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YES.  Tell that to every reality television star who thinks that their very  existence warrants an enormous pay cheque and unquestioning adoration from the public.  Particularly in a day and age when you can become famous for doing nothing except stand on a stage in front of Simon Cowell and do something – anything – atrociously, people should remember that being famous doesn’t make you superior to anyone else.  In many cases, the people who get fame and fortune don’t deserve it.  Do you remember when J. K. Rowling made the news for donating so much of her wealth to charity that she lost her billionaire status?  That’s a wonderful thing for her to have done, BUT it should be the norm, not newsworthy.

2) “Maleficent doesn’t know anything about love, or kindness, or the joy of helping others. You know, sometimes I don’t think she’s really very happy.” – Fauna, Sleeping Beauty

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It is easy to dismiss people who seem a bit moody/miserable/prone to casting evil spells as simply bad human beings, but it’s worth stopping to think about why they are that way inclined.  Happy people don’t hate the world around them, and even though it’s not an easy thing to do, it’s probably a good idea to try to relate to them.  Putting yourself in someone else’s shoes (especially when you don’t like them very much) can be a massive eye-opener.

3) “The flower that blooms in adversity is the most rare and beautiful of all.” – Emperor, Mulan

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If you can achieve success, happiness and other lovely things without really having to struggle for them, they are not devalued as such, but they are less satisfying.  It’s a very British thing to begrudge people a public school education, because we think that they have been handed the tools to obtain their ambitions without having to earn them.  We love the rags-to-riches stories of poor people making their dreams come true, and we went crazy for the Paralympics because the athletes were achieving greatness from a disadvantaged starting position.  It’s not a bad thing to respect people who can make lemonade out of lemons (although I would have gone for a lemon drizzle cake, myself), but the important thing is to remember to apply it to your own life when necessary.  Making successes out of failures and opportunities out of crises, however small they might be, is a good way to grow.  Or bloom, as His Excellency would have it.

4) “Oh yes, the past can hurt. But the way I see it, you can either run from it, or… learn from it.” – Rafiki, The Lion King

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It’s one of the most universal experiences known to humanity: the involuntary groan and uncomfortable squirm when you remember something embarrassing you did months or even years ago.  These memories can come back to bite you when you are falling asleep, walking along perfectly happily or operating heavy machinery (which is obviously not ideal for safety reasons as well as emotional ones).  Like most people, I get pretty bogged down by those unhappy thoughts, and usually fairly indignant: WHY did I just remember that?  What the hell does my brain think it’s doing?!  It’s a very uncomfortable process, but for the sake of our sanity we should probably try to look at the memory, work out why we behaved the way we did, and go about fixing the problem.  The other thing is (and I owe a huge thank you to friends of mine who have reiterated this next bit for me), the chances of anyone else remembering the incident with as much displeasure as you do is unlikely.  You remember it so vividly because you’re still beating yourself up about it, but anyone else who was there won’t have thought about it nearly as much, if at all.  Think about it: do you lie awake at night thinking about embarrassing things your loved ones have done, and despising them?  Of course not.  So logically, they’re not going to be doing the same thing about your misdemeanours.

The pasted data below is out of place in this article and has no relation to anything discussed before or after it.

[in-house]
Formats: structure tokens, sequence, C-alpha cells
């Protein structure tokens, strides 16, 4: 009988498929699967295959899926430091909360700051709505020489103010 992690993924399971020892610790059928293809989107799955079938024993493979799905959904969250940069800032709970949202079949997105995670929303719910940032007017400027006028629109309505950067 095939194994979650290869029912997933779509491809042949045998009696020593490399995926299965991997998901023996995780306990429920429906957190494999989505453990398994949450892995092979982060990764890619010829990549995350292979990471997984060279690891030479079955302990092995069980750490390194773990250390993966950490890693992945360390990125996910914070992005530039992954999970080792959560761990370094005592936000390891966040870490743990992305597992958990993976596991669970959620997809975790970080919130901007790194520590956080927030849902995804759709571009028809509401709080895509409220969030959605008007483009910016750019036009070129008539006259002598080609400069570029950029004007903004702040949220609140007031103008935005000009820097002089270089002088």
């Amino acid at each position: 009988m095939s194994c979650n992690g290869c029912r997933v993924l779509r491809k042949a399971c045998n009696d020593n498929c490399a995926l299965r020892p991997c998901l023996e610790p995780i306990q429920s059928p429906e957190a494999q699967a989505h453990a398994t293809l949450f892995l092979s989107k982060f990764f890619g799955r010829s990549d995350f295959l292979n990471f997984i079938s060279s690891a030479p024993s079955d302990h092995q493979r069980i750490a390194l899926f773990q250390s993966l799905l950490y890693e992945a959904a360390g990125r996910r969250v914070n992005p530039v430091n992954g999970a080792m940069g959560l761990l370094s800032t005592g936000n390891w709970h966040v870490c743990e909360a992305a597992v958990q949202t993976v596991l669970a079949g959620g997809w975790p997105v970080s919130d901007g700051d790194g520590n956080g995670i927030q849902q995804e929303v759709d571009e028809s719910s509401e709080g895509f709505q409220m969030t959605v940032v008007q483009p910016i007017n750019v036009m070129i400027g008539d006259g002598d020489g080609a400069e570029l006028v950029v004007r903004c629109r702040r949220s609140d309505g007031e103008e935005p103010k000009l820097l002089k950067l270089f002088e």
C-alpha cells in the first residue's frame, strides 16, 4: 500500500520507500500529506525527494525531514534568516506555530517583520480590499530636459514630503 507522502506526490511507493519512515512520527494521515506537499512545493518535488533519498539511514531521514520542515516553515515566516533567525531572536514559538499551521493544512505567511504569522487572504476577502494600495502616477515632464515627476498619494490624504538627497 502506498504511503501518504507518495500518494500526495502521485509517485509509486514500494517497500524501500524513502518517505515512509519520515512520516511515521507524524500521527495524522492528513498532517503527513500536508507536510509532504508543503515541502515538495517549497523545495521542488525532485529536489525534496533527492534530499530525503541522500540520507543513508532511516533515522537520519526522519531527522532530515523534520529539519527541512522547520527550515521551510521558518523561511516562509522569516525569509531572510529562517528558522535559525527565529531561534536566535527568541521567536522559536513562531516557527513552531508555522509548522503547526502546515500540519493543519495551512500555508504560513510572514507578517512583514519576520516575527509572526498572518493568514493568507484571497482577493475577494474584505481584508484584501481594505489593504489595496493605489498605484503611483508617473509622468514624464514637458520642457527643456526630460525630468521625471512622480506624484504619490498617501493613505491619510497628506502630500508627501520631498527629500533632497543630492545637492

5) “Life’s not a spectator sport. If watching is all you’re gonna do, then you’re gonna watch your life go by without you.” – Laverne, The Hunchback of Notre Dame

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Get involved.  Go and talk to that attractive person at the bar.  Take up a hobby.  Go on adventures.  If you don’t ask you don’t get, and you lose one hundred percent of the Monopoly games you don’t play.  Sure, you might end up embarrassing yourself some more, but we’ve already covered how to cope with that.

And last but not least:

6) “Some people are worth melting for.” – Olaf, Frozen

FROZEN

Some, not all.  Use your common sense.

Have a spectacular day, everyone.